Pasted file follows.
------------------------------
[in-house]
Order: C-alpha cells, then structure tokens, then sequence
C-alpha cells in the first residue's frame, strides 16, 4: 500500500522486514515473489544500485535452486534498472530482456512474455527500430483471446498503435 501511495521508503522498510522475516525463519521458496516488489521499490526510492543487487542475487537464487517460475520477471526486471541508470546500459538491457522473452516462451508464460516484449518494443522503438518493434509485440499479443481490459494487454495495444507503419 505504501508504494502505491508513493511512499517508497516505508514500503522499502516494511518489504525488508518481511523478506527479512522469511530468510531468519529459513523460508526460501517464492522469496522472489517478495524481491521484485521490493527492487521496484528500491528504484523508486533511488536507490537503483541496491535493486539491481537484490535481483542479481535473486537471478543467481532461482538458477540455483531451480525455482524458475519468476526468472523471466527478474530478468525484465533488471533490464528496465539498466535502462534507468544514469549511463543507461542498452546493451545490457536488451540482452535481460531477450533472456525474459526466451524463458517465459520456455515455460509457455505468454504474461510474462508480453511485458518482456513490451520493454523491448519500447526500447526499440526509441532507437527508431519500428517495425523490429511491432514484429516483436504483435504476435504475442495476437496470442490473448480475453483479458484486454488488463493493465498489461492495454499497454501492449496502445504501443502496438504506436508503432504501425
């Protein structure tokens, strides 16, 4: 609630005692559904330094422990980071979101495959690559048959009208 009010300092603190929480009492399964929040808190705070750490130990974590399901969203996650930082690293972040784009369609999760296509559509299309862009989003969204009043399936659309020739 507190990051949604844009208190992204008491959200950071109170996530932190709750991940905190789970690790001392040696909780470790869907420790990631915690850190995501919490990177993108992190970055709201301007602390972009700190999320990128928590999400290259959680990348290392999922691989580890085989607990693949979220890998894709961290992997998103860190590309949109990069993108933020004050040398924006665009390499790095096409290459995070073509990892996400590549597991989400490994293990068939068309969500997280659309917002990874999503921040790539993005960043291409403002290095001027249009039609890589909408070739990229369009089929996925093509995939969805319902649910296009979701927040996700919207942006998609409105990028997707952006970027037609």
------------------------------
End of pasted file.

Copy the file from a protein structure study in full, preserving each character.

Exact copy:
[in-house]
Order: C-alpha cells, then structure tokens, then sequence
C-alpha cells in the first residue's frame, strides 16, 4: 500500500522486514515473489544500485535452486534498472530482456512474455527500430483471446498503435 501511495521508503522498510522475516525463519521458496516488489521499490526510492543487487542475487537464487517460475520477471526486471541508470546500459538491457522473452516462451508464460516484449518494443522503438518493434509485440499479443481490459494487454495495444507503419 505504501508504494502505491508513493511512499517508497516505508514500503522499502516494511518489504525488508518481511523478506527479512522469511530468510531468519529459513523460508526460501517464492522469496522472489517478495524481491521484485521490493527492487521496484528500491528504484523508486533511488536507490537503483541496491535493486539491481537484490535481483542479481535473486537471478543467481532461482538458477540455483531451480525455482524458475519468476526468472523471466527478474530478468525484465533488471533490464528496465539498466535502462534507468544514469549511463543507461542498452546493451545490457536488451540482452535481460531477450533472456525474459526466451524463458517465459520456455515455460509457455505468454504474461510474462508480453511485458518482456513490451520493454523491448519500447526500447526499440526509441532507437527508431519500428517495425523490429511491432514484429516483436504483435504476435504475442495476437496470442490473448480475453483479458484486454488488463493493465498489461492495454499497454501492449496502445504501443502496438504506436508503432504501425
């Protein structure tokens, strides 16, 4: 609630005692559904330094422990980071979101495959690559048959009208 009010300092603190929480009492399964929040808190705070750490130990974590399901969203996650930082690293972040784009369609999760296509559509299309862009989003969204009043399936659309020739 507190990051949604844009208190992204008491959200950071109170996530932190709750991940905190789970690790001392040696909780470790869907420790990631915690850190995501919490990177993108992190970055709201301007602390972009700190999320990128928590999400290259959680990348290392999922691989580890085989607990693949979220890998894709961290992997998103860190590309949109990069993108933020004050040398924006665009390499790095096409290459995070073509990892996400590549597991989400490994293990068939068309969500997280659309917002990874999503921040790539993005960043291409403002290095001027249009039609890589909408070739990229369009089929996925093509995939969805319902649910296009979701927040996700919207942006998609409105990028997707952006970027037609």